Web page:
Halo 4 Review

The most ambitious thing 343 industries does in Halo 4 is omitting the plasma rifle.  Just about every other aspect of the newest installment in the Halo saga is by-the-numbers. This is definitely a Halo game, but a very forgettable one. Let me iterate that this is by no means a terrible game, but much of what this game tries to do other Halo games have done better. The best aspects of  Halo 4 are held back by its blemishes resulting in a game that doesn’t have enough memorable moments to leave a lasting impression.

The campaign begins four years after the events of Halo 3, the Master Chief is awoken by his AI partner Cortana, the Chief fights his way through the ship to discover that it is orbiting an artificial planet. After crash landing, the Chief uncovers an ancient evil who plans to, you guessed it, try to take over the universe.  This ancient evil, referred to as the Didact, has little to offer the story as an antagonist. He is reminiscent of Harbinger from Mass Effect 2 (he even has the same voice actor) although he isn’t nearly as talkative. The Didact meets the bare minimum for driving the story forward. His motivations are better explained through the seven terminals scattered across the campaign, but unless you have a Xbox Live Gold account, you won’t be able to view them.

Cortana’s battle against ‘rampancy’ is easily the strongest aspect of Halo 4’s campaign.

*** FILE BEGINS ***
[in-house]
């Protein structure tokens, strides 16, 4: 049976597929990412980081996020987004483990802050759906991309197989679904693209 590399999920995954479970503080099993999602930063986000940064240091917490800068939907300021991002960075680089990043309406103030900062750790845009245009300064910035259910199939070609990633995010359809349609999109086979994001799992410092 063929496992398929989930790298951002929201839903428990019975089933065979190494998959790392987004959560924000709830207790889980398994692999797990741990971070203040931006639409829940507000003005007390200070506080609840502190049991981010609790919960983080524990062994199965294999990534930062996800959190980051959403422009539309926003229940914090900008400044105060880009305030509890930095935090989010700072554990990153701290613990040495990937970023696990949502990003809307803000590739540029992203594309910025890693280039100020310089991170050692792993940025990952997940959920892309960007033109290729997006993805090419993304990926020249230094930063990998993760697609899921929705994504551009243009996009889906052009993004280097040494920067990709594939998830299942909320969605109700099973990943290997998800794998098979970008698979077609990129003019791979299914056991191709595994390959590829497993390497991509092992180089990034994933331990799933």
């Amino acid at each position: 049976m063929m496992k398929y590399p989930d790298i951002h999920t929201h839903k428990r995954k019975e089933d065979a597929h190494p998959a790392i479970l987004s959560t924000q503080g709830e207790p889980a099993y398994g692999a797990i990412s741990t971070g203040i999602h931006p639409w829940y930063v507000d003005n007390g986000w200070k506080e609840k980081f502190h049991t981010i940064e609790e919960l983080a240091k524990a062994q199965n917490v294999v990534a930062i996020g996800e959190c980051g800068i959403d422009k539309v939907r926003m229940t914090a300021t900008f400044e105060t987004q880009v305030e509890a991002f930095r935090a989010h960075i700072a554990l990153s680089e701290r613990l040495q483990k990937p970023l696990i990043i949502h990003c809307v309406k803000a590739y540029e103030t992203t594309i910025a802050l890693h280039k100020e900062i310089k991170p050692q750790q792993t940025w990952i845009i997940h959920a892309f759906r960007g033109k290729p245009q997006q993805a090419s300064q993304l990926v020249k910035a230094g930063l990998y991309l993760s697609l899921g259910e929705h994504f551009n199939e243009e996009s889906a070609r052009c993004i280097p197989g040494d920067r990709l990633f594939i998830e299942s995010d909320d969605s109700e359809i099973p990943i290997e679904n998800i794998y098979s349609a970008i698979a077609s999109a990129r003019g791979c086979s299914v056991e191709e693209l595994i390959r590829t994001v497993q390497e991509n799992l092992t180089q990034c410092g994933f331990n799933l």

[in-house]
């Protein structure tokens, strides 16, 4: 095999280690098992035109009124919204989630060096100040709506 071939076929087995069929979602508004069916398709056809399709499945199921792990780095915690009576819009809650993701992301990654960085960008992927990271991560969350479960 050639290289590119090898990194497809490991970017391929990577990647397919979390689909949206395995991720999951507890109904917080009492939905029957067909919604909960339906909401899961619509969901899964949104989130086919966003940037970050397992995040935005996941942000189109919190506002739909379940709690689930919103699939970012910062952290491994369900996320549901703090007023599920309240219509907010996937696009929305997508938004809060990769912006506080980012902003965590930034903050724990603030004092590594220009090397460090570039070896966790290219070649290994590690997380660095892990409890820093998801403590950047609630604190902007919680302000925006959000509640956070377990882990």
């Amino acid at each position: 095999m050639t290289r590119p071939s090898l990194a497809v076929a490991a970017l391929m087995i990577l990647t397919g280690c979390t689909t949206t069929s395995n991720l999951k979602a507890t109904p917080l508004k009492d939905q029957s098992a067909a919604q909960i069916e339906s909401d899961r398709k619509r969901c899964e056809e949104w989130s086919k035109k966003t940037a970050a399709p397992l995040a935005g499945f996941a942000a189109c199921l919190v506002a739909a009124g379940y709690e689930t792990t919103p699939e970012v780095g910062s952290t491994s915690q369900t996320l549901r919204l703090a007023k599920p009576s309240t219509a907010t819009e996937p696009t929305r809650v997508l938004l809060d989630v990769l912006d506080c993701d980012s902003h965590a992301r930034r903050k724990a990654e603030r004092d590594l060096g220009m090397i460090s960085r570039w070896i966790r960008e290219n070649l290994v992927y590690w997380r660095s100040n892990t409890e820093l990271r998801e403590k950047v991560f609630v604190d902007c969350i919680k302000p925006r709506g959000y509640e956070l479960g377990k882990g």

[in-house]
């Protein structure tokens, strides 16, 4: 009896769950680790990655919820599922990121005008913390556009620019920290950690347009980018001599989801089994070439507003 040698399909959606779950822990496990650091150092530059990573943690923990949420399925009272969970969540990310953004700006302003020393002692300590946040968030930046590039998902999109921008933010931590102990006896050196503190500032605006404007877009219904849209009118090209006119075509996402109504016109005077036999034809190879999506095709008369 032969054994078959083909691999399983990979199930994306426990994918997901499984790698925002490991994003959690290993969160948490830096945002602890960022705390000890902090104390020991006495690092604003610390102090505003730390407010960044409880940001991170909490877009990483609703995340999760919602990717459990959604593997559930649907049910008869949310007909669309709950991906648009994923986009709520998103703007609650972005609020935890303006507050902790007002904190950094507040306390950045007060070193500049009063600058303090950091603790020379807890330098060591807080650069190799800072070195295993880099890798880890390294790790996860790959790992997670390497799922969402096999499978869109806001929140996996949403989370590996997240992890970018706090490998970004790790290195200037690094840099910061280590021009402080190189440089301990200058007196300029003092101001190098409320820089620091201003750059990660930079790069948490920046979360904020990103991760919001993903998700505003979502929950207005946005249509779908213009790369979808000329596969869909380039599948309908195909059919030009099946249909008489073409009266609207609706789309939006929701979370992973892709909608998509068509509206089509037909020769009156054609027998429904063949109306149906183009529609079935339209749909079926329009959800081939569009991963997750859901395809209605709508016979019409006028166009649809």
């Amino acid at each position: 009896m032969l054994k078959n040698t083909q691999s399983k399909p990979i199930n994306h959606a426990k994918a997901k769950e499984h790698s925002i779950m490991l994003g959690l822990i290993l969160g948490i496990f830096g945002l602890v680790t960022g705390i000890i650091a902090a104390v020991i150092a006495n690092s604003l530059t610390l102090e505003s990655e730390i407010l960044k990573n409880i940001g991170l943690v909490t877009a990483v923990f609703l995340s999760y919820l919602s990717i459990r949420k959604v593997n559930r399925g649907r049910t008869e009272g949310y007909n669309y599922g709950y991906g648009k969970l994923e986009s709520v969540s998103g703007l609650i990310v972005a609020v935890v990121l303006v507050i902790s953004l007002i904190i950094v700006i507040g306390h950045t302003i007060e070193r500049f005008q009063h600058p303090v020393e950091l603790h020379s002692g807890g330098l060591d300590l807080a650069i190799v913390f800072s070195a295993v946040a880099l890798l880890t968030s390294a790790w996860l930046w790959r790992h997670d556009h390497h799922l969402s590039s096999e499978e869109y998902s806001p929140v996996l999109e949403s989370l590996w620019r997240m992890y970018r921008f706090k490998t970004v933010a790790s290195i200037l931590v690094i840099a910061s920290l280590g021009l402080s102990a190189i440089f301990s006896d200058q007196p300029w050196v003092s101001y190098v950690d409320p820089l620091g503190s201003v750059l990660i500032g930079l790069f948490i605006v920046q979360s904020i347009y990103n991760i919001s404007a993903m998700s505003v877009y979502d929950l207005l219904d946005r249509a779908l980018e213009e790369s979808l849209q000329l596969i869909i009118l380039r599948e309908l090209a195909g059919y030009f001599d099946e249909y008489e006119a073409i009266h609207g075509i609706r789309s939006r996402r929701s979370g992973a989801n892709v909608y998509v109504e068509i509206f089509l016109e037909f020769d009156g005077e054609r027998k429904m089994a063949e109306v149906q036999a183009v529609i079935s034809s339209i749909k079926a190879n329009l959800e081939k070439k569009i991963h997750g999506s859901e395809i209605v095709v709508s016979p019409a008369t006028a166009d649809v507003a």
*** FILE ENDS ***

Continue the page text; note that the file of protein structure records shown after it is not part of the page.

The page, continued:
However, the narrative, for all it’s flaws does have a few merits. Early in the game, the Chief learns that Cortana is dying, or rather she is deteriorating because of her the eight years she’s been in service (AIs supposedly only last for seven). Unlike earlier Halo games, the relationship between Chief and Cortana is well explored and for the most part well executed. It scrapes a classic Science Fiction theme of Human vs. Synthetic life. This gives Halo 4 something other Halo games lack, but it isn’t enough to salvage the lackluster narrative.

Halo 4 introduces a new race of antagonists called the Prometheans. They bring an arsenal of weapons that unfortunately, behave exactly like the human counterparts. There’s an alien shotgun, sniper rifle and assault rifle among others. The Prometheans themselves inspire very little ingenuity among players. Outside of a single enemy type that occasionally buffs and revives enemies, the Prometheans are essentially high-tech bullet sponges. The Covenant return and are a much more interesting enemy than the Prometheans but are essentially inserted into the Campaign to remind the player that this is in fact a Halo game. Not much else has changed, including the baffling checkpoint system (I was sent back close to half a level because of it). The campaign consists of eight levels that will last you under ten hours; I played on the second hardest difficulty, your mileage will vary depending on your skill set and difficulty.

The Promethean Knights are tough customers, nothing a healthy prescription of bullets can’t fix.